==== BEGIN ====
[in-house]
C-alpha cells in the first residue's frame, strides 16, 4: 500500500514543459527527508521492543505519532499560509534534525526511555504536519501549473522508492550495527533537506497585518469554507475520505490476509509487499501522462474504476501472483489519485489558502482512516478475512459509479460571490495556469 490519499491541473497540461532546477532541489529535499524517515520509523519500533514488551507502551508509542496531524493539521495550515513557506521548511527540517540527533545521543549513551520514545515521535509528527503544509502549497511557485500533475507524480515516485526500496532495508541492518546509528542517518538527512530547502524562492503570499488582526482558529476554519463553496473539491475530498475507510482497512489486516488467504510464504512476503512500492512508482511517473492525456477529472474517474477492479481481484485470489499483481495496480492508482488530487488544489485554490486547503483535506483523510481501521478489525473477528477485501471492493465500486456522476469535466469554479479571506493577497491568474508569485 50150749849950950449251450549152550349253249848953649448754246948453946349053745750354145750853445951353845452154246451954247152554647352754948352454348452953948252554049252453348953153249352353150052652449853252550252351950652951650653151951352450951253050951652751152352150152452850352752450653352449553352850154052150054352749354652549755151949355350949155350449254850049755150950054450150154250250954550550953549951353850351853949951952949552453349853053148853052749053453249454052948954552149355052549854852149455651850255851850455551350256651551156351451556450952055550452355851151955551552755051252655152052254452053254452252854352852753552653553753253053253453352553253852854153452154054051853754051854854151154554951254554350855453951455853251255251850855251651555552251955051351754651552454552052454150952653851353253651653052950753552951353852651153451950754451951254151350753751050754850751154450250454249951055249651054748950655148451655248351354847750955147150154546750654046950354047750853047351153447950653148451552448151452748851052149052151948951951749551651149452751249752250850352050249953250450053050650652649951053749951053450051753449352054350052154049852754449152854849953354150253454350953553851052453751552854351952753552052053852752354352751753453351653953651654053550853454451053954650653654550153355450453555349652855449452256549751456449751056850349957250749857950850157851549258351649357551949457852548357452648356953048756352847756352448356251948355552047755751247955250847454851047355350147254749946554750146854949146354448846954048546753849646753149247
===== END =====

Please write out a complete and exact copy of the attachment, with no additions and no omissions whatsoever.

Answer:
[in-house]
C-alpha cells in the first residue's frame, strides 16, 4: 500500500514543459527527508521492543505519532499560509534534525526511555504536519501549473522508492550495527533537506497585518469554507475520505490476509509487499501522462474504476501472483489519485489558502482512516478475512459509479460571490495556469 490519499491541473497540461532546477532541489529535499524517515520509523519500533514488551507502551508509542496531524493539521495550515513557506521548511527540517540527533545521543549513551520514545515521535509528527503544509502549497511557485500533475507524480515516485526500496532495508541492518546509528542517518538527512530547502524562492503570499488582526482558529476554519463553496473539491475530498475507510482497512489486516488467504510464504512476503512500492512508482511517473492525456477529472474517474477492479481481484485470489499483481495496480492508482488530487488544489485554490486547503483535506483523510481501521478489525473477528477485501471492493465500486456522476469535466469554479479571506493577497491568474508569485 50150749849950950449251450549152550349253249848953649448754246948453946349053745750354145750853445951353845452154246451954247152554647352754948352454348452953948252554049252453348953153249352353150052652449853252550252351950652951650653151951352450951253050951652751152352150152452850352752450653352449553352850154052150054352749354652549755151949355350949155350449254850049755150950054450150154250250954550550953549951353850351853949951952949552453349853053148853052749053453249454052948954552149355052549854852149455651850255851850455551350256651551156351451556450952055550452355851151955551552755051252655152052254452053254452252854352852753552653553753253053253453352553253852854153452154054051853754051854854151154554951254554350855453951455853251255251850855251651555552251955051351754651552454552052454150952653851353253651653052950753552951353852651153451950754451951254151350753751050754850751154450250454249951055249651054748950655148451655248351354847750955147150154546750654046950354047750853047351153447950653148451552448151452748851052149052151948951951749551651149452751249752250850352050249953250450053050650652649951053749951053450051753449352054350052154049852754449152854849953354150253454350953553851052453751552854351952753552052053852752354352751753453351653953651654053550853454451053954650653654550153355450453555349652855449452256549751456449751056850349957250749857950850157851549258351649357551949457852548357452648356953048756352847756352448356251948355552047755751247955250847454851047355350147254749946554750146854949146354448846954048546753849646753149247